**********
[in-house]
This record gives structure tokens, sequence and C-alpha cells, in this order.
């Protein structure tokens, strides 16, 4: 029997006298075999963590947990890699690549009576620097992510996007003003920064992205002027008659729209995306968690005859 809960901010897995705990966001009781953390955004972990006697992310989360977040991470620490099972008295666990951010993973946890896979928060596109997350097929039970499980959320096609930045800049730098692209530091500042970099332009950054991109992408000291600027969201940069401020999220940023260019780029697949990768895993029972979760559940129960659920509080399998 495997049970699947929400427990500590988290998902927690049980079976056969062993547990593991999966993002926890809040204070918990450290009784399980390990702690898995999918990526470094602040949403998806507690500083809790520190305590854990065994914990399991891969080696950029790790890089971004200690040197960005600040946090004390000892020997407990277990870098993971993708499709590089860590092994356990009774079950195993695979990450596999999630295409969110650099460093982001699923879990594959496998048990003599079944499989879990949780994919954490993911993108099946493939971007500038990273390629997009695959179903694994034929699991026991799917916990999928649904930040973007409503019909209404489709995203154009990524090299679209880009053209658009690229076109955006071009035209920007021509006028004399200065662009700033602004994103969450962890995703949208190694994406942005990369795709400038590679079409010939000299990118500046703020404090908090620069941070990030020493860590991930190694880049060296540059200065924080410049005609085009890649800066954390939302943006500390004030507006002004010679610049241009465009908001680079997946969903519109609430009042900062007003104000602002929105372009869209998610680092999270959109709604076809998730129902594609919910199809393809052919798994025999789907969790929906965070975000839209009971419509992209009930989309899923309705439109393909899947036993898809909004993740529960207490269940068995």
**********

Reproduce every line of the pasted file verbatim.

[in-house]
This record gives structure tokens, sequence and C-alpha cells, in this order.
């Protein structure tokens, strides 16, 4: 029997006298075999963590947990890699690549009576620097992510996007003003920064992205002027008659729209995306968690005859 809960901010897995705990966001009781953390955004972990006697992310989360977040991470620490099972008295666990951010993973946890896979928060596109997350097929039970499980959320096609930045800049730098692209530091500042970099332009950054991109992408000291600027969201940069401020999220940023260019780029697949990768895993029972979760559940129960659920509080399998 495997049970699947929400427990500590988290998902927690049980079976056969062993547990593991999966993002926890809040204070918990450290009784399980390990702690898995999918990526470094602040949403998806507690500083809790520190305590854990065994914990399991891969080696950029790790890089971004200690040197960005600040946090004390000892020997407990277990870098993971993708499709590089860590092994356990009774079950195993695979990450596999999630295409969110650099460093982001699923879990594959496998048990003599079944499989879990949780994919954490993911993108099946493939971007500038990273390629997009695959179903694994034929699991026991799917916990999928649904930040973007409503019909209404489709995203154009990524090299679209880009053209658009690229076109955006071009035209920007021509006028004399200065662009700033602004994103969450962890995703949208190694994406942005990369795709400038590679079409010939000299990118500046703020404090908090620069941070990030020493860590991930190694880049060296540059200065924080410049005609085009890649800066954390939302943006500390004030507006002004010679610049241009465009908001680079997946969903519109609430009042900062007003104000602002929105372009869209998610680092999270959109709604076809998730129902594609919910199809393809052919798994025999789907969790929906965070975000839209009971419509992209009930989309899923309705439109393909899947036993898809909004993740529960207490269940068995």